While much has been written to help define the category, the customer data platform (CDP) remains one of the most central yet least understood components of the marketing technology stack.
David Raab defined CDPs as “marketer-controlled systems that use persistent, cross-channel customer data to support external marketing execution” back in 2013 (at the time, largely in contrast to data management platforms, or DMPs, which were focused on harnessing anonymous data for ad-serving purposes). Raab now estimates the category will exceed $1B by 2019.
Whatever you wish to call them, customer data platforms provide a foundational data layer that connects marketing execution systems without replacing them. That last part is critical because, as Morgan Stanley has reported, fully 91% of marketing technology purchasers prefer best-in-breed, multi-vendor architectures to “all in one” stacks. Customer data platforms offer solution-neutral hubs, whereas multi-purpose suites, or “marketing clouds”, tend to be more hub-and-spoke.
In this sense, customer data platforms have been around for a while. Previously, though, these repositories were built largely in-house, or by system integrators. They were traditional data warehouses, requiring expensive ETL software and human resources to support and maintain. Suffice to say, these systems did not fit well within marketing budgets, timelines, or skill sets. Nor did they play nicely with the new breed of SaaS and media platforms marketers were using to engage with highly social and mobile audiences at an increasing volume and pace.
Enter the customer data platform. The customer data platform provides a single source of truth, accountability, and control while accelerating a company’s marketing strategies.
Here’s 10 questions to ask to identify the right customer data platform for your needs…
1. What am I trying to achieve?
Customer data platforms can enable a wide variety of possible end benefits. A typical part of the purchase rationale, in fact, is not only what a company plans to do with the platform right away but also “optionality” to do more over time. Nevertheless, it’s helpful to lock in on one macro driver that’s of primary importance to you and your business:
- Is it to improve operational efficiency (e.g. reduce the strain on analytics and engineering resources)?
- Is it to accelerate growth (e.g. enable new and higher quality customer engagements, faster)?
- Is it to mitigate risk (e.g. address a compliance need, or mitigate the risk vendor lock-in)?
The next set of questions are for your vendors. By definition, every customer data platform should be capable of doing three things: collect data from a variety of sources, control the data in different ways, and connect the data to executional tools.
Vendor Abilities: Data Connection
2. Is the data clean and reliable?
A customer data platform creates no value if it’s not capturing data properly. This is not a trivial point. Your customer data platform will rely on proper tagging, formatting, and structure to collect good data. Some vendors put that onus entirely on you, while others bring a host of tools, best practices, and playbooks to ensure that what’s collected is not merely “garbage in, garbage out.”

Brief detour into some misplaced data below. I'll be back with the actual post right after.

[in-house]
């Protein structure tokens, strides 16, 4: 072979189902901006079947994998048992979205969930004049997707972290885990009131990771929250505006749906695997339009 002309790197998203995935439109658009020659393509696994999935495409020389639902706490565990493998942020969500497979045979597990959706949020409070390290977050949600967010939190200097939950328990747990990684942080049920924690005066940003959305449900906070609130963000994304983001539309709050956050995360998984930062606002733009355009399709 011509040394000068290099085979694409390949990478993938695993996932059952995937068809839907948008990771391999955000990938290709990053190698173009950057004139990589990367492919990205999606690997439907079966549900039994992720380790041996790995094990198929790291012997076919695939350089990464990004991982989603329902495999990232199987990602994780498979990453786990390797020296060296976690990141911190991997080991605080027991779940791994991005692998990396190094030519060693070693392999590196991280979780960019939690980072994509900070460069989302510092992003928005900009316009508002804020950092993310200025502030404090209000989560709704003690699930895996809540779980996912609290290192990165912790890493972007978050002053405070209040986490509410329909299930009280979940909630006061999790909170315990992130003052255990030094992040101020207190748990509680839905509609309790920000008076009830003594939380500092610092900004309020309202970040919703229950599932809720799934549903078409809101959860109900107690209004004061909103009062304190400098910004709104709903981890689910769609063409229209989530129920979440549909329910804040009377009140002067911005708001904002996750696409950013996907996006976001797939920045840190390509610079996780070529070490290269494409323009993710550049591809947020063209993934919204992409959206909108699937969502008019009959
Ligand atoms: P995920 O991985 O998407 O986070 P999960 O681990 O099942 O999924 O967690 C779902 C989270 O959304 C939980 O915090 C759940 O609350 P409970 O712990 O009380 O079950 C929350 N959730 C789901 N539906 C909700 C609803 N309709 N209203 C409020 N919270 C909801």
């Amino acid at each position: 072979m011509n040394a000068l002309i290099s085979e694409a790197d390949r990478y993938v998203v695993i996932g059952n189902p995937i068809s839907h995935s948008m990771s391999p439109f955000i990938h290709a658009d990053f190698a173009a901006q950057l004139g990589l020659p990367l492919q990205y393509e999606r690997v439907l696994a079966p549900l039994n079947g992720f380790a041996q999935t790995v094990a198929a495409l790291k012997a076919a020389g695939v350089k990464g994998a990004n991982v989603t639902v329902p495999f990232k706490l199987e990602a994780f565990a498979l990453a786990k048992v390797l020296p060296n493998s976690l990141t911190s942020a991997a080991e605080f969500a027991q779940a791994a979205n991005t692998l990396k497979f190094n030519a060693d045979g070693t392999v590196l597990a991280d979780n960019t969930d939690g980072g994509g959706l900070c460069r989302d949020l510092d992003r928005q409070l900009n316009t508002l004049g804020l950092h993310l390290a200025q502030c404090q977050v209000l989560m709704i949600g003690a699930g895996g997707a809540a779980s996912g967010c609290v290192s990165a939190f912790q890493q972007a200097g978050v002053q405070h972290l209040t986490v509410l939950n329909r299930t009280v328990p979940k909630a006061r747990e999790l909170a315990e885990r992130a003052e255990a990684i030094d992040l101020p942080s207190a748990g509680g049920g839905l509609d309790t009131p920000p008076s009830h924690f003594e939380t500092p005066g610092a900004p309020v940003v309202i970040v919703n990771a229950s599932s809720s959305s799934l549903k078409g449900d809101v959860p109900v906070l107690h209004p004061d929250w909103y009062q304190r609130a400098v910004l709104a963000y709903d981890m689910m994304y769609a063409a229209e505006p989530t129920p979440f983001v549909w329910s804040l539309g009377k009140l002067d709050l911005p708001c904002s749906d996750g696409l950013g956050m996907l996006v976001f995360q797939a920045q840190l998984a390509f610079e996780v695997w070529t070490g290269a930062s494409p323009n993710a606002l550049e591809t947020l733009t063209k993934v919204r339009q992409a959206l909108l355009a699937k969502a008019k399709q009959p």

3. Are the data collection methods relevant to my business?
Be sure to probe into the data collection methods of each provider; this is the front lines of where success is achieved or lost.
For example, if you are an eCommerce company, eCommerce specific methods matter a great deal. If your users can create lists or set preferences, you will need a solution that handles more complex data structures with attribute arrays. If you’re mobile-first or just trying to be mobile-competent, make sure that you’re able to capture all native app data.
4. Are the data collection methods relevant to my engagement channels?
Customer data platforms like to tout their ability to assemble data and build shared profiles from every source imaginable — web, email, in-store, CRM and more. By now, most of these channels have fairly mature methods and APIs.
You also need to consider apps across connected devices. Even if your product is not experienced primarily on connected devices, this is where the future of rich customer data is being created, and you need an easy way to ingest and unify this data with data from your legacy channels. To future proof your business you should typically avoid data companies rooted in legacy paradigms as the data opportunity is usually a subset of the total opportunity. For example, you wouldn’t use an online marketing database to handle your web needs; similarly, you shouldn’t use a web solution to handle your mobile needs.
Vendor Abilities: Data Controls
5. Is the data governance and security suited to my business?
Every vendor will tell you their data is “secure” and most of them will be right. The question is really, how secure and in what context do they mean by this?